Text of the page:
8)      Design and teach a variety of science lessons that incorporate (inquiry, the learning cycle, cooperative learning, laboratories, demonstrations, analogies, models, recitation, guided discussion, questioning, inquiry, simulations, technology, etc.) that demonstrate a knowledge of learner differences, abilities, students’ prior knowledge, and misconceptions. (Excellence)

9)      Identify the legal, ethical and safety responsibilities of the teacher in the science classroom (Excellence), (Ethics)

10)  Know how to identify and implement safety procedures in the science classroom and laboratory.  (Excellence)

11)  Be able to adapt a science lesson in order to meet the needs of one of the following examples of student special needs: visually impaired, hear impaired, LEP or ESL students, learning disabled, behavior problem, gifted.  (Excellence), (Ethics)

12)  Demonstrate reflective teaching, including:

a.       Reflecting upon the reason for a specific lesson and for the choice of methodology  (Excellence)

b.      Reflecting upon the effectiveness of various teaching strategies in order to develop a sense of their appropriateness relative to the situation  (Excellence)

13)  Developing a sense of what science is and a philosophy regarding why it should be taught (Excellence), (Ethics)

14)  Construct clear and appropriate assessment tools (both traditional and alternative assessment) specific to the science lesson and linked to state and national standards and lesson objectives.  (Excellence)

15)  Design and teach a laboratory activity.  This includes:

a.       Managing a laboratory activity in a secondary school environment that is safe and efficient  (Excellence)

b.      Creating a laboratory activity that incorporates technology  (Excellence)

c.       Setting up clear directions and goals  (Excellence)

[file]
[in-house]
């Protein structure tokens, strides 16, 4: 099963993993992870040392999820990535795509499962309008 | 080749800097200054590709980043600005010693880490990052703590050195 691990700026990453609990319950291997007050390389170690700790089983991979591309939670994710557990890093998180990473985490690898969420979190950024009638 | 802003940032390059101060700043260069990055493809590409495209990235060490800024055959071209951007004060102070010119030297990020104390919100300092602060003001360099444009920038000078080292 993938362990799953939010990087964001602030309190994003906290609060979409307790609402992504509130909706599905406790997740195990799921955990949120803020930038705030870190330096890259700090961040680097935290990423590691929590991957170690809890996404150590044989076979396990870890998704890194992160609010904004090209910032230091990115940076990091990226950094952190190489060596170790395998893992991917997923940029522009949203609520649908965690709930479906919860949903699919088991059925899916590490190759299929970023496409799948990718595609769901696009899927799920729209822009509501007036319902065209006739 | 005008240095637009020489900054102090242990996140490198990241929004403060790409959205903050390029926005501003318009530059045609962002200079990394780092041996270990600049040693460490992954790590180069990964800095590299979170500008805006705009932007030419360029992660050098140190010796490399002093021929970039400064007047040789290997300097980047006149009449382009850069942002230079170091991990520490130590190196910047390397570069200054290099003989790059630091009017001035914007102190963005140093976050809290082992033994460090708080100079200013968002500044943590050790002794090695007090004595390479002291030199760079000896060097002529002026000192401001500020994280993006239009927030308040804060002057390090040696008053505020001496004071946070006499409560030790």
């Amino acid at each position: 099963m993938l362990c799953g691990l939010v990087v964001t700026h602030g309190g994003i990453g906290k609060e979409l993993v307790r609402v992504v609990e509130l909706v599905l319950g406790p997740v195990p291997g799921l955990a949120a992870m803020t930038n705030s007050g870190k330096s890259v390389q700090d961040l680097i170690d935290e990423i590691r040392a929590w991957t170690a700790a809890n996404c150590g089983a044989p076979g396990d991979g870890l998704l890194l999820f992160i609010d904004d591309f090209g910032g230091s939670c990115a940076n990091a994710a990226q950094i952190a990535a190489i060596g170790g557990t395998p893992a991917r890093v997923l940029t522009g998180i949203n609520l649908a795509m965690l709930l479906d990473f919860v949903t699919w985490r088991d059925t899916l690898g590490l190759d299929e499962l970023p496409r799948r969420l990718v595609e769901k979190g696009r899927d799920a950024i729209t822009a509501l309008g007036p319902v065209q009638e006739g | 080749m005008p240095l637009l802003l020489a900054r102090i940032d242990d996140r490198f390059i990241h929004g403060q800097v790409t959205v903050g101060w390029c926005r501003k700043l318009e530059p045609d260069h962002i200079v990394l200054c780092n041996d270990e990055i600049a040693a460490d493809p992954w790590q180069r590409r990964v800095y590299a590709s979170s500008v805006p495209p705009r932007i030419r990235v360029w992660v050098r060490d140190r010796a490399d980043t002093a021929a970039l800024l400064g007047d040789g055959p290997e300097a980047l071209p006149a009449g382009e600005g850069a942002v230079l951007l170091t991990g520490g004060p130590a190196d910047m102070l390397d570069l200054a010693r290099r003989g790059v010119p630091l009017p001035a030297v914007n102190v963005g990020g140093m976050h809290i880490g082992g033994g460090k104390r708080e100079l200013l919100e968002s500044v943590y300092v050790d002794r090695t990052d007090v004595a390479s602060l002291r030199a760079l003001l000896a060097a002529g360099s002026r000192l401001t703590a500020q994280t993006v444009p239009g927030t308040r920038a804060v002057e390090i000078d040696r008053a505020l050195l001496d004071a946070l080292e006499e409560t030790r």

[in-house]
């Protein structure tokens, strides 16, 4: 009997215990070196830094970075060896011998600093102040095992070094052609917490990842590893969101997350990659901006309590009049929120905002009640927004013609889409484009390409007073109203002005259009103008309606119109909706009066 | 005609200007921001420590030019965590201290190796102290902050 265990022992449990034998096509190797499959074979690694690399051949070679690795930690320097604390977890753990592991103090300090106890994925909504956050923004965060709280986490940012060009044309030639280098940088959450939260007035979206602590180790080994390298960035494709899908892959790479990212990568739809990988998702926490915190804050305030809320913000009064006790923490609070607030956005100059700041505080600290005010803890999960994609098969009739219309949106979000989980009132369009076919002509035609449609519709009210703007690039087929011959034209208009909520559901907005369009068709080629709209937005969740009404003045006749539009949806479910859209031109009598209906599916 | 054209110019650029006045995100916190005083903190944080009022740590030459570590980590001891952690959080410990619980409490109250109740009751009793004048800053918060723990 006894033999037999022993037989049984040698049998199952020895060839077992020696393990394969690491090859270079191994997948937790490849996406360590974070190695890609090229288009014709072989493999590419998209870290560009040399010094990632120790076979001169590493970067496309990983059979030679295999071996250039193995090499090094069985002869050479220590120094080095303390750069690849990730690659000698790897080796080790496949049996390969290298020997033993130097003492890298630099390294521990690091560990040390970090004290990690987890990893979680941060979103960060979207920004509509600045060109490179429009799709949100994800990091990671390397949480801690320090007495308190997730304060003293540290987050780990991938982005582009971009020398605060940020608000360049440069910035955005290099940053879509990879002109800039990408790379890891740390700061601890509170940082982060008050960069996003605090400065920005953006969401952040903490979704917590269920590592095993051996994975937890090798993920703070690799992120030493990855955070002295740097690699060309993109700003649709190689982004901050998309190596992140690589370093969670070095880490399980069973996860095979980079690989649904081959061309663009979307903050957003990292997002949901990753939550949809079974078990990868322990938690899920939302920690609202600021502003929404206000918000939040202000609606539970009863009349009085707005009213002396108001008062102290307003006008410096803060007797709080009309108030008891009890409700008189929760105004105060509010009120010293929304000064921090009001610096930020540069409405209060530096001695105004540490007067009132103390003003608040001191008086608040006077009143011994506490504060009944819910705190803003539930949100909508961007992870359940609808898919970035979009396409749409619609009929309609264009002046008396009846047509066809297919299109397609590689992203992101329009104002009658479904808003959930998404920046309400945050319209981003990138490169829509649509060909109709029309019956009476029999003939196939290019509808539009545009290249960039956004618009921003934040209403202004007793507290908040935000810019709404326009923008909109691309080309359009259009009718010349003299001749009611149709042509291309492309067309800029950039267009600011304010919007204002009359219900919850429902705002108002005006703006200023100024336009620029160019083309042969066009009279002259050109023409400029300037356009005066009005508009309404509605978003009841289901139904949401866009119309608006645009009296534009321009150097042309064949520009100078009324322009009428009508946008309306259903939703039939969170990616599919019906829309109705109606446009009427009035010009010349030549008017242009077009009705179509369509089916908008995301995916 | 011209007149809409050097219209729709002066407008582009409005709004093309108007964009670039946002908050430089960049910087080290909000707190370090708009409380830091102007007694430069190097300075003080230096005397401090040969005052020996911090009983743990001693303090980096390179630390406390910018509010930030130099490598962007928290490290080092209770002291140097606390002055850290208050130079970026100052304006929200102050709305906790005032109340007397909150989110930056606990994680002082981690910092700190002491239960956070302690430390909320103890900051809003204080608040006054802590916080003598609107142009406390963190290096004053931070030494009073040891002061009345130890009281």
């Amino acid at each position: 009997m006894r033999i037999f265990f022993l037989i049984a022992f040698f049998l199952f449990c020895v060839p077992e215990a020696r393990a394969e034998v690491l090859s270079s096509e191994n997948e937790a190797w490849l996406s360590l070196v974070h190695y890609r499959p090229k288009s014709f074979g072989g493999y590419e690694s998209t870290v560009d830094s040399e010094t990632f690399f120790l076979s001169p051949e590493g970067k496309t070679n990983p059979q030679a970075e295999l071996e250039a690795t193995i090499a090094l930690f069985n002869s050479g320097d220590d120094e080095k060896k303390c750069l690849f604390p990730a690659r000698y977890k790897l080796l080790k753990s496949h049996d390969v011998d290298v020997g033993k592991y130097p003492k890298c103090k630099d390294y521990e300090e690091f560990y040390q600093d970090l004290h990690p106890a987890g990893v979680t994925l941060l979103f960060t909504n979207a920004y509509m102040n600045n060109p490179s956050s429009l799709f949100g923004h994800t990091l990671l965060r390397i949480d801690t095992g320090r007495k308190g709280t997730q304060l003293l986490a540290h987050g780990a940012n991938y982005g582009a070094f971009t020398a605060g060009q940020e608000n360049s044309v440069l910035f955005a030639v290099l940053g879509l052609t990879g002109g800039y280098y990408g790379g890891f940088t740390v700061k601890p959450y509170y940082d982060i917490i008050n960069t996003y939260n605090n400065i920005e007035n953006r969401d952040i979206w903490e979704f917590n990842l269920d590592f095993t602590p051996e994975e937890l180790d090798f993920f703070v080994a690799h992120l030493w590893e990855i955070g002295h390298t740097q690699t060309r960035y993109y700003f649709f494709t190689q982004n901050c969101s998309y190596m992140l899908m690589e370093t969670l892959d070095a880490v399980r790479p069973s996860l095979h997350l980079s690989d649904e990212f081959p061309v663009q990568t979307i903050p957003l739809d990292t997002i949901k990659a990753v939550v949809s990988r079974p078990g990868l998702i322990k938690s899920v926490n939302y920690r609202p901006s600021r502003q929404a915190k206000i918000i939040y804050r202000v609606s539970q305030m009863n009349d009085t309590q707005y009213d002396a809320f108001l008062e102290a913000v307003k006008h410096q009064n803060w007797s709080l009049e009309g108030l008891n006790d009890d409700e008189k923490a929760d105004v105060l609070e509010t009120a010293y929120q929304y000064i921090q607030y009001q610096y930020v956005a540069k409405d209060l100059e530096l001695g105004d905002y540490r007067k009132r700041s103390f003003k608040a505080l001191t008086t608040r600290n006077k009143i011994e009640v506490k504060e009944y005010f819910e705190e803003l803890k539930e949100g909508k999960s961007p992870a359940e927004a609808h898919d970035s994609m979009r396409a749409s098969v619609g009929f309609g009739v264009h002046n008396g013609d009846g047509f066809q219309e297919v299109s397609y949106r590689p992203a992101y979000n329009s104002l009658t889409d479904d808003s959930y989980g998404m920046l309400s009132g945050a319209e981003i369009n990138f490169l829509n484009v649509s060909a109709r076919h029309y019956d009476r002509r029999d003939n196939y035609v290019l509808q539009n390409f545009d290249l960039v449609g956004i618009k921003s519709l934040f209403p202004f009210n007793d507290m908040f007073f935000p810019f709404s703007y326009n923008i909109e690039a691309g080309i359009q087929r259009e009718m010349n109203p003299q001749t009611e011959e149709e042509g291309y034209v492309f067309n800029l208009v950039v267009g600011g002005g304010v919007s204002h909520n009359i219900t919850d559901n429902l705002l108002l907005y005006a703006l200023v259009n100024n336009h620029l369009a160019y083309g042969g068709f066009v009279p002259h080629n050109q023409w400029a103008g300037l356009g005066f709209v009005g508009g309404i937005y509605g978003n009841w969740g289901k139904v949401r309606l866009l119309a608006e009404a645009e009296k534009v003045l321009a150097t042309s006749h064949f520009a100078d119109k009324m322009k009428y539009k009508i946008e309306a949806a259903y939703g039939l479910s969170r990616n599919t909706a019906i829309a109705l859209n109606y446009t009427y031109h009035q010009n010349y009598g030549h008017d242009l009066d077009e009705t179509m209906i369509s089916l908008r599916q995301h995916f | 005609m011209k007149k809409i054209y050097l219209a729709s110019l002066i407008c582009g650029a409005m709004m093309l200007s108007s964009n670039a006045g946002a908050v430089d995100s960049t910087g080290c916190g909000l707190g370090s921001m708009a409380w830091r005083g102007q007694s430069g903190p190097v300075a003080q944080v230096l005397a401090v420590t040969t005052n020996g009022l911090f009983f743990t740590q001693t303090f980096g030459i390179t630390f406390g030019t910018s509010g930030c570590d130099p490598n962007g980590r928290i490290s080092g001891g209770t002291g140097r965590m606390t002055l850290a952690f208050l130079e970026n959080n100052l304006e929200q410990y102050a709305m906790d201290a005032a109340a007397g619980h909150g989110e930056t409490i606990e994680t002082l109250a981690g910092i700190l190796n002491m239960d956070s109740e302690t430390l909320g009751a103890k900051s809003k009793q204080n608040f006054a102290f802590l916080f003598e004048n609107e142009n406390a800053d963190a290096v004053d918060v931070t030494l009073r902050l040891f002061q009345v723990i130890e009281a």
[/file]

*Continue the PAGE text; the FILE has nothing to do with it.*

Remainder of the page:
d.      Carry out an inquiry-based lesson.  (Excellence)

16)  Identify supporting materials used in science teaching, including the most popular student texts being used, and the cost and availability of science equipment in different school districts.  This includes recognizing the need for alternative resources for schools that do not have good equipment or funding.  (Equity), (Excellence)

17)  Be able to determine the reading level of a science textbook. (Excellence)

18)  Be able to evaluate textbooks and software for bias, and educational value.  (Equity)(Excellence)

19)  Be able to use technology effectively and appropriately in a science lesson.  (Excellence)

20)  Be familiar with important teaching techniques in your area of science. (Excellence)

NSTA Standards for Science Teacher Preparation
Standard 1:  Content

To show that they are prepared in content, teachers of science must demonstrate that they:

Secondary teachers are generally prepared with more depth in the content of a given field than are teachers of younger students.  The major divisions of the natural sciences are biology, chemistry, the Earth and space sciences, and physics.  All teachers licensed in a given discipline should know, understand, and teach with the breadth of understanding reflected in the core competencies for that discipline.  Specialists in a discipline should also have achieved the advanced competencies for that discipline.  All secondary teachers should also be prepared to lead students to understand the unifying concepts of science including:

Standard 2: Nature of Science

Teachers of science engage students effectively in studies of the history, philosophy, and practice of science.  They enable students to distinguish science from nonscience, understand the evolution and practice of science as a human endeavor, and critically analyze assertions made in the name of science.  To show they are prepared to teach the nature of science, teachers of science must demonstrate that they:

  1. Understand the historical and cultural development of science and the evolution of knowledge in their discipline.
  2. Understand the philosophical tenets, assumptions, goals, and values that distinguish science from technology and from other ways of knowing the world.
  3. Engage students successfully in studies of the nature of science including, when possible, the critical analysis of false or doubtful assertions made in the name of science.

Standard 3:  Inquiry

Teachers of science engage students both in studies of various methods of scientific inquiry and in active learning through scientific inquiry.  They encourage students, individually and collaboratively, to observe, ask questions, design inquiries, and collect and interpret data in order to develop concepts and relationships from empirical experiences.  To show that they are prepared to teach through inquiry, teachers of science must demonstrate that they: